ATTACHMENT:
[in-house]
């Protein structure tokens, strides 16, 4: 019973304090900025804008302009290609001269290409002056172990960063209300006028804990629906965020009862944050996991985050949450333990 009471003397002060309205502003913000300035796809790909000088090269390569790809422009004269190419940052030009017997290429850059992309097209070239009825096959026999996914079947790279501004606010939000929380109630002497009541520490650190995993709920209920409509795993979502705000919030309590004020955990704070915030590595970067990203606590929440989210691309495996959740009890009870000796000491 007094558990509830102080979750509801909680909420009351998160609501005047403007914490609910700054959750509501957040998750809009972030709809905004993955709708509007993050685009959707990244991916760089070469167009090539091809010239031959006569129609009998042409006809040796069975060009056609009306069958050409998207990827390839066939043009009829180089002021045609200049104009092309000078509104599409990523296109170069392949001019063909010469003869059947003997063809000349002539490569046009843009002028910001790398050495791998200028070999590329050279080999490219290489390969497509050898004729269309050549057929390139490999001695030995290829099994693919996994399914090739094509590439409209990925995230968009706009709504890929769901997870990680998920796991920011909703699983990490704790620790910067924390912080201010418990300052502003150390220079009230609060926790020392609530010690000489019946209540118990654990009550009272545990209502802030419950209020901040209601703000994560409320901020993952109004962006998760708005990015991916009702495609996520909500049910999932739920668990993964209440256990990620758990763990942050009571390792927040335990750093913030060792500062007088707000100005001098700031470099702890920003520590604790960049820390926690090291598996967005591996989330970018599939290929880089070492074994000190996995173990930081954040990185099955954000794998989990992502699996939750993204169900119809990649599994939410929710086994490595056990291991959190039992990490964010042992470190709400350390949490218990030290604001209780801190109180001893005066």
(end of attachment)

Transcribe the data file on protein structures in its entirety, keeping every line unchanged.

[in-house]
């Protein structure tokens, strides 16, 4: 019973304090900025804008302009290609001269290409002056172990960063209300006028804990629906965020009862944050996991985050949450333990 009471003397002060309205502003913000300035796809790909000088090269390569790809422009004269190419940052030009017997290429850059992309097209070239009825096959026999996914079947790279501004606010939000929380109630002497009541520490650190995993709920209920409509795993979502705000919030309590004020955990704070915030590595970067990203606590929440989210691309495996959740009890009870000796000491 007094558990509830102080979750509801909680909420009351998160609501005047403007914490609910700054959750509501957040998750809009972030709809905004993955709708509007993050685009959707990244991916760089070469167009090539091809010239031959006569129609009998042409006809040796069975060009056609009306069958050409998207990827390839066939043009009829180089002021045609200049104009092309000078509104599409990523296109170069392949001019063909010469003869059947003997063809000349002539490569046009843009002028910001790398050495791998200028070999590329050279080999490219290489390969497509050898004729269309050549057929390139490999001695030995290829099994693919996994399914090739094509590439409209990925995230968009706009709504890929769901997870990680998920796991920011909703699983990490704790620790910067924390912080201010418990300052502003150390220079009230609060926790020392609530010690000489019946209540118990654990009550009272545990209502802030419950209020901040209601703000994560409320901020993952109004962006998760708005990015991916009702495609996520909500049910999932739920668990993964209440256990990620758990763990942050009571390792927040335990750093913030060792500062007088707000100005001098700031470099702890920003520590604790960049820390926690090291598996967005591996989330970018599939290929880089070492074994000190996995173990930081954040990185099955954000794998989990992502699996939750993204169900119809990649599994939410929710086994490595056990291991959190039992990490964010042992470190709400350390949490218990030290604001209780801190109180001893005066």